[Gena Wirth and the ‘Sand Islands of Jamaica Bay’ map; part of the winning entry to the Museum of Modern Art PS1 Rockaway call for ideas with Ben Mendelsohn and Alex Chohlas Wood]
As part of the ‘Archtober’ event series of the AIA-NY and the New York Center for Architecture, this presentation by Gena Wirth and Tim Maly of the DRC talked about how dredging has contributed to the decline and resurrection of islands and wetlands in Jamaica Bay, and how it might offer a way forward for large coastal cities facing sea level rise, loss of habitat, and need for public space. In this case, dredging the harbor for the Panama Canal Expansion Project has given rise to a new opportunity to create wetlands and restore shorelines in the bay and suggest that more innovative practices are possible.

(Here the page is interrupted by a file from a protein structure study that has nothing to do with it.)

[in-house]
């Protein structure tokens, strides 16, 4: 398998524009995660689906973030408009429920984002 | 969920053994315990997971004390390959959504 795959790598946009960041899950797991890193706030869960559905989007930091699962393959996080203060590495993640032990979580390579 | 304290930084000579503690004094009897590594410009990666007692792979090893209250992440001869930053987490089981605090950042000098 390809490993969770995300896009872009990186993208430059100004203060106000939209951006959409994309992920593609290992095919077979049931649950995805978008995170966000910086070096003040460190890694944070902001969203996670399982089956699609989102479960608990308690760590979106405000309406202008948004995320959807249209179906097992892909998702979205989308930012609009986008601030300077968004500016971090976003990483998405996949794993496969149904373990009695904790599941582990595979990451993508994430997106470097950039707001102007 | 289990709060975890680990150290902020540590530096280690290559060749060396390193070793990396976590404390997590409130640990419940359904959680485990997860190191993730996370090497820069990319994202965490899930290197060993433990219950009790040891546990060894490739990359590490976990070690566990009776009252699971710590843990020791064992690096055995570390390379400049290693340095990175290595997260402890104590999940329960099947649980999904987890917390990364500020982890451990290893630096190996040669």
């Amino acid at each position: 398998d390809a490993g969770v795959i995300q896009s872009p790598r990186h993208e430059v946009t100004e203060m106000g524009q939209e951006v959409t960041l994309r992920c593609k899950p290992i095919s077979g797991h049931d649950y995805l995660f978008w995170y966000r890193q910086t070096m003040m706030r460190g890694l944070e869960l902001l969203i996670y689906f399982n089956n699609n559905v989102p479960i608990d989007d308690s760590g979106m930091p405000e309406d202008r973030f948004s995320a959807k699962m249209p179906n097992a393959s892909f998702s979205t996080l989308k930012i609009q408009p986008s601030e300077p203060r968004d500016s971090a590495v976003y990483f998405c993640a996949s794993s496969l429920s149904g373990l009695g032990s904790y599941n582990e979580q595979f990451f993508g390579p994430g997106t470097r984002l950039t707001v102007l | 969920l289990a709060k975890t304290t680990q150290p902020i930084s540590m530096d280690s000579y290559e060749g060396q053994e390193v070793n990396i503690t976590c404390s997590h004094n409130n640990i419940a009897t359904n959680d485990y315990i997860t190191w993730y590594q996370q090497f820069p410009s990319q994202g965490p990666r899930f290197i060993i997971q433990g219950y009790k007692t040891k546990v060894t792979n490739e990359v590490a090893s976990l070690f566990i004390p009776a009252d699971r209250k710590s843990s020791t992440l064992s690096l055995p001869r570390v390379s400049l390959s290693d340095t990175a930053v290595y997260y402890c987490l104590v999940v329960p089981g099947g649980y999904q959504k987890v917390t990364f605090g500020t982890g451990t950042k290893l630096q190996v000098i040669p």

From filled-in shorelines and deepened harbor, to new island bird habitats and toxic site remediation, New York City is built on, and continues to grow, thanks to dredge. Jamaica Bay is a departure point for talking about the complex systems of humans sediment handling practices.